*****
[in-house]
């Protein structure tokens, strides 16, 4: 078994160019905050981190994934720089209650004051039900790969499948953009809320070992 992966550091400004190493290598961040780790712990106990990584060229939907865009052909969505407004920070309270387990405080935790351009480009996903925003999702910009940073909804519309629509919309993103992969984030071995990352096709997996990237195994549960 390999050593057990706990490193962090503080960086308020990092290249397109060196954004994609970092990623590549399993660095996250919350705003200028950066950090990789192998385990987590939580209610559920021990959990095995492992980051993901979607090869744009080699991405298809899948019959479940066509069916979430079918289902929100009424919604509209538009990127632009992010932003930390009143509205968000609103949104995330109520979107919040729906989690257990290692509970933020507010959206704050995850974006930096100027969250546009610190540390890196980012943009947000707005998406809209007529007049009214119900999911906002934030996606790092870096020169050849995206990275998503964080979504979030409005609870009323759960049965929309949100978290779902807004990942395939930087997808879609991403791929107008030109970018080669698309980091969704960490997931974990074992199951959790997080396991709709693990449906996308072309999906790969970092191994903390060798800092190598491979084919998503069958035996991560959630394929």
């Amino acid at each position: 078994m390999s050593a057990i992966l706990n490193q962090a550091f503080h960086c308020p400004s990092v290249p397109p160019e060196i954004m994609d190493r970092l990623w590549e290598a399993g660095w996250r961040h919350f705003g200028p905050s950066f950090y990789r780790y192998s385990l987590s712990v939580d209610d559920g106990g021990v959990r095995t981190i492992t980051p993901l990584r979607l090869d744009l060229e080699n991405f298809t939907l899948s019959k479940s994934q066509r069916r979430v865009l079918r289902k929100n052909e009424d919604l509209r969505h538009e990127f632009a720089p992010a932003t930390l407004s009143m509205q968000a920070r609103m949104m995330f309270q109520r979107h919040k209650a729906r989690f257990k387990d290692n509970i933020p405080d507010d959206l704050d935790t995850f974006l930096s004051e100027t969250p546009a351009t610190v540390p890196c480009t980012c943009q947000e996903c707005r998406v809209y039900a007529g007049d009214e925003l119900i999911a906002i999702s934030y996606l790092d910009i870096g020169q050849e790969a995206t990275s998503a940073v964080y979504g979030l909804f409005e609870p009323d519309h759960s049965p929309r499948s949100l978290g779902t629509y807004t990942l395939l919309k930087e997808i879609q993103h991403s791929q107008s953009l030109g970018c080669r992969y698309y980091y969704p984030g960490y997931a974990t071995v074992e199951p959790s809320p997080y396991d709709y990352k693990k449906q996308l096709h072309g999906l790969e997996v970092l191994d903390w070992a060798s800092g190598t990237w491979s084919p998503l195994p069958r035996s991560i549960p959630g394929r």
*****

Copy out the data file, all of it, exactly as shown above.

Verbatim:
[in-house]
């Protein structure tokens, strides 16, 4: 078994160019905050981190994934720089209650004051039900790969499948953009809320070992 992966550091400004190493290598961040780790712990106990990584060229939907865009052909969505407004920070309270387990405080935790351009480009996903925003999702910009940073909804519309629509919309993103992969984030071995990352096709997996990237195994549960 390999050593057990706990490193962090503080960086308020990092290249397109060196954004994609970092990623590549399993660095996250919350705003200028950066950090990789192998385990987590939580209610559920021990959990095995492992980051993901979607090869744009080699991405298809899948019959479940066509069916979430079918289902929100009424919604509209538009990127632009992010932003930390009143509205968000609103949104995330109520979107919040729906989690257990290692509970933020507010959206704050995850974006930096100027969250546009610190540390890196980012943009947000707005998406809209007529007049009214119900999911906002934030996606790092870096020169050849995206990275998503964080979504979030409005609870009323759960049965929309949100978290779902807004990942395939930087997808879609991403791929107008030109970018080669698309980091969704960490997931974990074992199951959790997080396991709709693990449906996308072309999906790969970092191994903390060798800092190598491979084919998503069958035996991560959630394929």
């Amino acid at each position: 078994m390999s050593a057990i992966l706990n490193q962090a550091f503080h960086c308020p400004s990092v290249p397109p160019e060196i954004m994609d190493r970092l990623w590549e290598a399993g660095w996250r961040h919350f705003g200028p905050s950066f950090y990789r780790y192998s385990l987590s712990v939580d209610d559920g106990g021990v959990r095995t981190i492992t980051p993901l990584r979607l090869d744009l060229e080699n991405f298809t939907l899948s019959k479940s994934q066509r069916r979430v865009l079918r289902k929100n052909e009424d919604l509209r969505h538009e990127f632009a720089p992010a932003t930390l407004s009143m509205q968000a920070r609103m949104m995330f309270q109520r979107h919040k209650a729906r989690f257990k387990d290692n509970i933020p405080d507010d959206l704050d935790t995850f974006l930096s004051e100027t969250p546009a351009t610190v540390p890196c480009t980012c943009q947000e996903c707005r998406v809209y039900a007529g007049d009214e925003l119900i999911a906002i999702s934030y996606l790092d910009i870096g020169q050849e790969a995206t990275s998503a940073v964080y979504g979030l909804f409005e609870p009323d519309h759960s049965p929309r499948s949100l978290g779902t629509y807004t990942l395939l919309k930087e997808i879609q993103h991403s791929q107008s953009l030109g970018c080669r992969y698309y980091y969704p984030g960490y997931a974990t071995v074992e199951p959790s809320p997080y396991d709709y990352k693990k449906q996308l096709h072309g999906l790969e997996v970092l191994d903390w070992a060798s800092g190598t990237w491979s084919p998503l195994p069958r035996s991560i549960p959630g394929r």